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I have received an email, claiming to be from Microsoft.

Here is a snapshot of it:

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Google marked this email as spam with the following notice:

enter image description here

These are some header details:

enter image description here

Now, the text of the email is clearly nonsensical, but the reply address seems legit and the email does not contain any obvious links. What is the attacker trying to achieve here?

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    It is hard to tell with only an image of the mail. But it could be a test or an yet incomplete phishing attempt. I've also seen phishing mails with an incompletely filled out phishing templates, mails with broken MIME structure so that attachments are only shown in specific mail clients etc. Maybe more could be said by having the complete source code of the mail. – Steffen Ullrich Jun 25 '16 at 9:50
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    Establishing trust. The real scam comes later. – Natanael Jun 25 '16 at 18:30
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I do not see any evidence from the e-mail you posted that a viable scam could be operated from the message. However, if you post full details maybe this will change. But based on the screenshot, and the information provided I can't conclude there's malicious intent.

A check of the SPF records for email-2.microsoft.com shows:

v=spf1 include:customers.clickdimensions.com ~all

That means clickdimensions.com is known to handle the e-mail traffic out of Azure, and Microsoft themselves uses them. However, the email was sent from email.clickdimensions.com instead of cusotmers.clickdimensions.com; which may explain why the message was marked as spam. Alternatively it is possible someone else is using ClickDimensions CRM to try to masquerade as microsoft -- but the email lacks evidence saying that.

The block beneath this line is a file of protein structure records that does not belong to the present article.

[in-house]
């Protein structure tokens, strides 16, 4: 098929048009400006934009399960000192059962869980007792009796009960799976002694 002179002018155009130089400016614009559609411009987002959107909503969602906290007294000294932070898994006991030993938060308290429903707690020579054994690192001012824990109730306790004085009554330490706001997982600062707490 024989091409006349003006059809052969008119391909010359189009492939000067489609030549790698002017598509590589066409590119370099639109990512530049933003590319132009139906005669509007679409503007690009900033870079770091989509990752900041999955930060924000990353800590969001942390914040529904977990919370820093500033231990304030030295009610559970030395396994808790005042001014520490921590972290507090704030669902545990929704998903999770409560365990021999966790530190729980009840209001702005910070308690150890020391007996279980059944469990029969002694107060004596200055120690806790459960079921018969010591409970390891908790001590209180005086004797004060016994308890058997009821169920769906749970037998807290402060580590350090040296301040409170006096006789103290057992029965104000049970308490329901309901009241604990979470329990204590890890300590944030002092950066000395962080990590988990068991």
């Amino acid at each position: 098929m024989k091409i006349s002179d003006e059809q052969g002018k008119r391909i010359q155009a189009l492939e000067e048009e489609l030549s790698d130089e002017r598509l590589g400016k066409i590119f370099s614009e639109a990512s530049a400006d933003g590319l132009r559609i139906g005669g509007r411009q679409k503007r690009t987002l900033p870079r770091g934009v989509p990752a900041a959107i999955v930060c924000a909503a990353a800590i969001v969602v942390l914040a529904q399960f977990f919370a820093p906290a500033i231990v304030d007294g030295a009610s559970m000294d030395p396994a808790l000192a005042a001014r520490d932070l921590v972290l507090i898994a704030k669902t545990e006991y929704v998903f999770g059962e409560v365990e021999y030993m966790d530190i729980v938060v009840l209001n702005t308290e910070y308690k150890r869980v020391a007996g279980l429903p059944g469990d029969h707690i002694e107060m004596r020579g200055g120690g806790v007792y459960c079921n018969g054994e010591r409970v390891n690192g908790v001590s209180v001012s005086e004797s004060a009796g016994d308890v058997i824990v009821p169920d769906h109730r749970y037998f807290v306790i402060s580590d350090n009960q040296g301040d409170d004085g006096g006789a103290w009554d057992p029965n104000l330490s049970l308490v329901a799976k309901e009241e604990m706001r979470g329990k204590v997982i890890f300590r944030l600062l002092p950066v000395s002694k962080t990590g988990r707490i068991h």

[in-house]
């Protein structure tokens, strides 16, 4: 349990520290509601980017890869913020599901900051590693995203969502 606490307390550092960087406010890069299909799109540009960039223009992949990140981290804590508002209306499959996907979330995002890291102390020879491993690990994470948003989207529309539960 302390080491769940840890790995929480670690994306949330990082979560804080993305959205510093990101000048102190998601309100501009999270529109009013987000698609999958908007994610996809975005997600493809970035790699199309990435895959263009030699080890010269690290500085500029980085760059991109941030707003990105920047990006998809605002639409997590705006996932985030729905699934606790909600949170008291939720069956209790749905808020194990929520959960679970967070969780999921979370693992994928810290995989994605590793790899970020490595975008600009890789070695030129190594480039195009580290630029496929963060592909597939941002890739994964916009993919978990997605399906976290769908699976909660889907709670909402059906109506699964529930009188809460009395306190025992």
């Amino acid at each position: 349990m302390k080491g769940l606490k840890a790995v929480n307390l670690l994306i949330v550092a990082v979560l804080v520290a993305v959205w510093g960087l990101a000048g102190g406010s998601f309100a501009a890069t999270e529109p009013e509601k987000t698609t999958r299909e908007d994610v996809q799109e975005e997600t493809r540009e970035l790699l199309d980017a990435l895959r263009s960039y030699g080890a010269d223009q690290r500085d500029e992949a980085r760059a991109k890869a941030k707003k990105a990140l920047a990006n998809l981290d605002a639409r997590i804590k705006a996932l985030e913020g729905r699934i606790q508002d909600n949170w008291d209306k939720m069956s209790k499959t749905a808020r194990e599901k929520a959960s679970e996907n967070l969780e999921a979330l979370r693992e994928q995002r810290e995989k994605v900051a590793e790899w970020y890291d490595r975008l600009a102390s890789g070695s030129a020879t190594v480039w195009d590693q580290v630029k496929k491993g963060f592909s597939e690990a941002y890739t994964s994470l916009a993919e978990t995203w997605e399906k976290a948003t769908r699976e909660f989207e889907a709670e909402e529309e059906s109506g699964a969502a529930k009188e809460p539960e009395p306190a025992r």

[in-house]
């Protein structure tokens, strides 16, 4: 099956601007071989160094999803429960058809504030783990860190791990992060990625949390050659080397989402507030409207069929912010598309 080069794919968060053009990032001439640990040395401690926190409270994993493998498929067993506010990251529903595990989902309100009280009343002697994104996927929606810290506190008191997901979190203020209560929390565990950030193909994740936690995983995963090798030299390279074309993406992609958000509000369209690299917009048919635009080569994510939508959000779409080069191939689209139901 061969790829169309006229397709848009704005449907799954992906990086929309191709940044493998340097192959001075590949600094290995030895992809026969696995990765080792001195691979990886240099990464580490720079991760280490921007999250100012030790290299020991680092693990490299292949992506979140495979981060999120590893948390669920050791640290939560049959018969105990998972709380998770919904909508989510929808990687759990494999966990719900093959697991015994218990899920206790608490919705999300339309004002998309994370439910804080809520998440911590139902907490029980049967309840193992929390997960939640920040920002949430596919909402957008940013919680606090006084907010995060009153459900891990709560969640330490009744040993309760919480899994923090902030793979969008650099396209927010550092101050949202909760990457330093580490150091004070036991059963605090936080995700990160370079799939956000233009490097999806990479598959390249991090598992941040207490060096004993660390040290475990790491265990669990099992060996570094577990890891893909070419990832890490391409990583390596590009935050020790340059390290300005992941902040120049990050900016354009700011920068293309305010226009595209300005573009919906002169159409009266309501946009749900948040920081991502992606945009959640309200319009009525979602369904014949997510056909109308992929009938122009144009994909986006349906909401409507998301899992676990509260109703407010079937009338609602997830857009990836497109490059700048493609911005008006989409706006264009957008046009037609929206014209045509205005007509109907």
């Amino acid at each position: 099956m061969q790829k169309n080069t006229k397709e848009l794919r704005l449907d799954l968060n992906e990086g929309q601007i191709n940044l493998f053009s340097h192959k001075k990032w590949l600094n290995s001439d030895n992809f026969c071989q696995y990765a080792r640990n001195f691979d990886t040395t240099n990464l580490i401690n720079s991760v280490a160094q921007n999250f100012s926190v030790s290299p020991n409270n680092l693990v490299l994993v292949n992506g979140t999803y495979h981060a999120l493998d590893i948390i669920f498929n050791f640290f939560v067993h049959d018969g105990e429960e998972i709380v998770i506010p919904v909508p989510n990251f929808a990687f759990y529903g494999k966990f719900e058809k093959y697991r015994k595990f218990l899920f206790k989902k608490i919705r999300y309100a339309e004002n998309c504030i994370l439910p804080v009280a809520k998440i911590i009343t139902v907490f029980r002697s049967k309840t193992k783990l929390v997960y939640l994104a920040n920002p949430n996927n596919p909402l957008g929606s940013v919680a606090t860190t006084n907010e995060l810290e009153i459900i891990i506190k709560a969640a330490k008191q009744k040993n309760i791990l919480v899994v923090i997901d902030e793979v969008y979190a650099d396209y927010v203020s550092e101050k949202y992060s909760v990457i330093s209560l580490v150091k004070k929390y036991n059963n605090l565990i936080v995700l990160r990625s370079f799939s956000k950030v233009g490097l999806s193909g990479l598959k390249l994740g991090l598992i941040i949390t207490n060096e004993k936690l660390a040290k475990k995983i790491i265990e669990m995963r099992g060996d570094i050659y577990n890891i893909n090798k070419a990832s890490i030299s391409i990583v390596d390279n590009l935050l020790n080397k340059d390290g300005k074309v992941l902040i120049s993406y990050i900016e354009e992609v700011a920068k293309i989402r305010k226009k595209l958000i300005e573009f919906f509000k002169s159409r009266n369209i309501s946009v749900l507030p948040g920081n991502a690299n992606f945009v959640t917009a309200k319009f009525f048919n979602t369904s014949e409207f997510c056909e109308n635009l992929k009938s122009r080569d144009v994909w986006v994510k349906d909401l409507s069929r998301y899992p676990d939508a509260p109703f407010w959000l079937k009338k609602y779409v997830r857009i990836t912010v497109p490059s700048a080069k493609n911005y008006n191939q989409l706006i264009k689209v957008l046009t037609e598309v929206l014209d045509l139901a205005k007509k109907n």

Because both the reply-to addresses and the from address are @microsoft.com, anyone operating a scam would have to work at Microsoft or have hacked someone with access to that address in order to receive replies. Microsoft commonly uses group emails at microsoft.com for support so this seems pretty normal.

It makes sense that they would want VMs with no load on them, that they are giving you for free as part of MSDN, not to be left on because you logged in to play with it and never logged back to use the VM. They probably have a lot of these "orphan" VMs and these e-mails may make it possible for them to reclaim a lot of CPU and Memory they're giving away for marketing reasons.

The question is: Are you an MSDN subscriber who has spun up an Azure instance? Is this e-mail completely out of left field or within your usage pattern?

If you do use Azure and MSDN, in the end this message is more likely than not legitimate, just poorly done by low-level likely outsourced support staff.

  • Microsoft uses a CRM (I'm not sure the exact kind) to sort incoming e-mails and assign them to tickets. In the past when I've called MS support the agent (obviously one of many) gives a shared email address, and they take your contact info. Not sure how they compute idle VMs etc, but, if you want to test this theory, you can setup a support ticket from within the Azure portal and ask them about the e-mail. – Herringbone Cat Jun 25 '16 at 23:47
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The question you have to ask yourself is, why would ClickDimensions be sending an email and would attempt to make it look like it came from Microsoft? This is what GMail is alerting you to; the source address doesn't 100% match up.

Also, the notice is absolutely worth paying attention to, emphasis mine:

It has a from address in email-2.microsoft.com but has failed email-2.microsoft.com's tests for authentication.

GMail has done a check to see if this email really is authentic, and it's saying "no".

You're likely not being forced to click any dodgy links, but in any event, you should look not to trust this sort of email at all. Let it reside in Spam and never give it a second thought. Once they have your trust, it's pretty much game over.

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